Throughout this time, I was wondering if I would hear anything regarding the post I had applied for, I was already having mixed feelings about my decision to go back to work, and these issues were bringing me back to the worry I had about leaving my dad.  Within the next week, I received an invitation to attend for interview for the post, I had two weeks to prepare a presentation for the interview, and I was really happy to have been invited.

My worries regarding my dad had increased, but despite this, I accepted the invite for interview and proceeded to work on designing my presentation, but my mind was in turmoil throughout this time.  I wanted to attend the interview but I had to address the possibility of not being able to accept the post if I was offered it, due to the increasing awareness of my dads health issues, and my responsibility for his welfare.  I felt torn between my need to continue with my career, and my dads need for me. . .

I made the difficult decision to inform the employer that I would have to decline their kind offer of interview and explained my reasons, thanking them for the offer, and wishing them good luck with their recruitment.

My decision was made, I needed to be available to support my dad through these on-going tests, as well as supporting him with his every day needs, especially with the worrying sign of his failing memory and frailty.  I couldn’t consider putting his welfare in the hands of other Carers, I had come this far with him, I couldn’t leave him to deal with this alone. .

Progress – Positive Reactions

Its good to see a positive reaction to the long awaited therapy group:

In a recent post in October I  wrote about my disappointment of the cancellation of a much awaited ‘Speech & Language Therapy Group’ which my dad had been assigned to in August.  After just 2 weeks on the programme my dad had been informed of the lack of available staff to continue the programme, which had to be cancelled and would be rearranged for October.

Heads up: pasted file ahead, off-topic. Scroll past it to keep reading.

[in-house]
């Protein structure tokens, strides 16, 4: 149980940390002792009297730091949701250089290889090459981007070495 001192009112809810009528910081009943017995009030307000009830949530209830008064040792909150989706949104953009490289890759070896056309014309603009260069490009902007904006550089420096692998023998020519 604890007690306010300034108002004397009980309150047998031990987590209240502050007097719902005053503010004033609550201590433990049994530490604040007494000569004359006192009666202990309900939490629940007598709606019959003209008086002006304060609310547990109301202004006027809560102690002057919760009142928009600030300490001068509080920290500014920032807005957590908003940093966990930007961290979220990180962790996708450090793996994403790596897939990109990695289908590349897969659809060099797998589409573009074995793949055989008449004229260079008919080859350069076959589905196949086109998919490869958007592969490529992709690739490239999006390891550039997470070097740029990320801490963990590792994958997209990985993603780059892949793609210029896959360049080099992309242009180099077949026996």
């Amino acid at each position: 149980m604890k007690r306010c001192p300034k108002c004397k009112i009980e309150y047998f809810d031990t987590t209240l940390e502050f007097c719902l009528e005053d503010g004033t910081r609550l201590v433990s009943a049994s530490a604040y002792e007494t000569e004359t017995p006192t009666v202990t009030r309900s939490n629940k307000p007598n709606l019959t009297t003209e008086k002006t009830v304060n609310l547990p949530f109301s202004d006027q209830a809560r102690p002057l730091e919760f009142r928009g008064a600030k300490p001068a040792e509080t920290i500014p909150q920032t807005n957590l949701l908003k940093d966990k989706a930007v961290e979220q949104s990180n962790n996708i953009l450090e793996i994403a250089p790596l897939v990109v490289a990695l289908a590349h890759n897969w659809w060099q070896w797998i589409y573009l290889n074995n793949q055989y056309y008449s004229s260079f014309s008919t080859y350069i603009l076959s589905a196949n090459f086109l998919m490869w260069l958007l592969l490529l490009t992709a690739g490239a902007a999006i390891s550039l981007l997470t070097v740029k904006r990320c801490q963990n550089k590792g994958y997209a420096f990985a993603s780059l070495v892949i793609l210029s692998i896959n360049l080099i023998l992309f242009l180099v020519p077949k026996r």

Although this did not happen in October, I am pleased to report the programme has now been rearranged and my dad has just completed his 2nd week of group therapy.

These sessions take place at a local GP surgery not far from my dads home, I usually drop him off at 2pm and pick him up at 4pm.  After his 1st session, dad seemed very positive about the group therapy and seemed to have enjoyed meeting other people who have the same problems he has been experiencing due to ‘Parkinsons’

I was really happy that my dad was back on the programme and this time the group seemed to have a lot more people in attendance.

This week when I dropped my dad off at the session I was happy to see him greet the other members of the group with plenty of humour and he seemed happy to see them, this was positive for me especially as I could see a little bit of mischief about him (something I have not seen fo a while)  however, when I was about to leave, letting dad know I would be there at 4pm to pick him up, a lovely elderly lady who was sitting quietly opposite the group spoke to me about dads singing? I approached her, as she was speaking very quietly and I didn’t quite hear what she had said. To my surprise, she told me that she hoped she could hear my dad’s singing soon, I asked her if my dad had been telling the group about his singing with the ‘Irish Guards Choir’ and to my surprise she explained he had been telling the group all about his 12 years singing with the choir, as well as his hopes to join them again one day.